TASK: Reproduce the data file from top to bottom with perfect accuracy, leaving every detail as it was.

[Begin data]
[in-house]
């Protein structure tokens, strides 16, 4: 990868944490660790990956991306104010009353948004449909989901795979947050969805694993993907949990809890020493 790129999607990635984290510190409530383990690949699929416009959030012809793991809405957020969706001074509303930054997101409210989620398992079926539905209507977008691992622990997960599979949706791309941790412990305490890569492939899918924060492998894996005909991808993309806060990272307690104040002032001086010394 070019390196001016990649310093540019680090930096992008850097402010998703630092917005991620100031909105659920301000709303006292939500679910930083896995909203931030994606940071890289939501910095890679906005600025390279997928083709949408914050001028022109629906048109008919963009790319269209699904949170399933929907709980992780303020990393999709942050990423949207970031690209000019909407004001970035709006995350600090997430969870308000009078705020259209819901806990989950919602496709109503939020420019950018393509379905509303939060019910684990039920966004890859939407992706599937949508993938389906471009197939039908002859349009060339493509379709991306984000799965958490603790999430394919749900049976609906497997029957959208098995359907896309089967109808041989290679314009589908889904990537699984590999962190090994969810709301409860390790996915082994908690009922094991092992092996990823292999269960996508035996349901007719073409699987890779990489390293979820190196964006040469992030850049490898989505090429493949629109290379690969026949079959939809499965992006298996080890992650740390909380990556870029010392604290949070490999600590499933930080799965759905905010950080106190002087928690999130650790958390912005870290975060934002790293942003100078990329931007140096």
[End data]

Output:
[in-house]
């Protein structure tokens, strides 16, 4: 990868944490660790990956991306104010009353948004449909989901795979947050969805694993993907949990809890020493 790129999607990635984290510190409530383990690949699929416009959030012809793991809405957020969706001074509303930054997101409210989620398992079926539905209507977008691992622990997960599979949706791309941790412990305490890569492939899918924060492998894996005909991808993309806060990272307690104040002032001086010394 070019390196001016990649310093540019680090930096992008850097402010998703630092917005991620100031909105659920301000709303006292939500679910930083896995909203931030994606940071890289939501910095890679906005600025390279997928083709949408914050001028022109629906048109008919963009790319269209699904949170399933929907709980992780303020990393999709942050990423949207970031690209000019909407004001970035709006995350600090997430969870308000009078705020259209819901806990989950919602496709109503939020420019950018393509379905509303939060019910684990039920966004890859939407992706599937949508993938389906471009197939039908002859349009060339493509379709991306984000799965958490603790999430394919749900049976609906497997029957959208098995359907896309089967109808041989290679314009589908889904990537699984590999962190090994969810709301409860390790996915082994908690009922094991092992092996990823292999269960996508035996349901007719073409699987890779990489390293979820190196964006040469992030850049490898989505090429493949629109290379690969026949079959939809499965992006298996080890992650740390909380990556870029010392604290949070490999600590499933930080799965759905905010950080106190002087928690999130650790958390912005870290975060934002790293942003100078990329931007140096």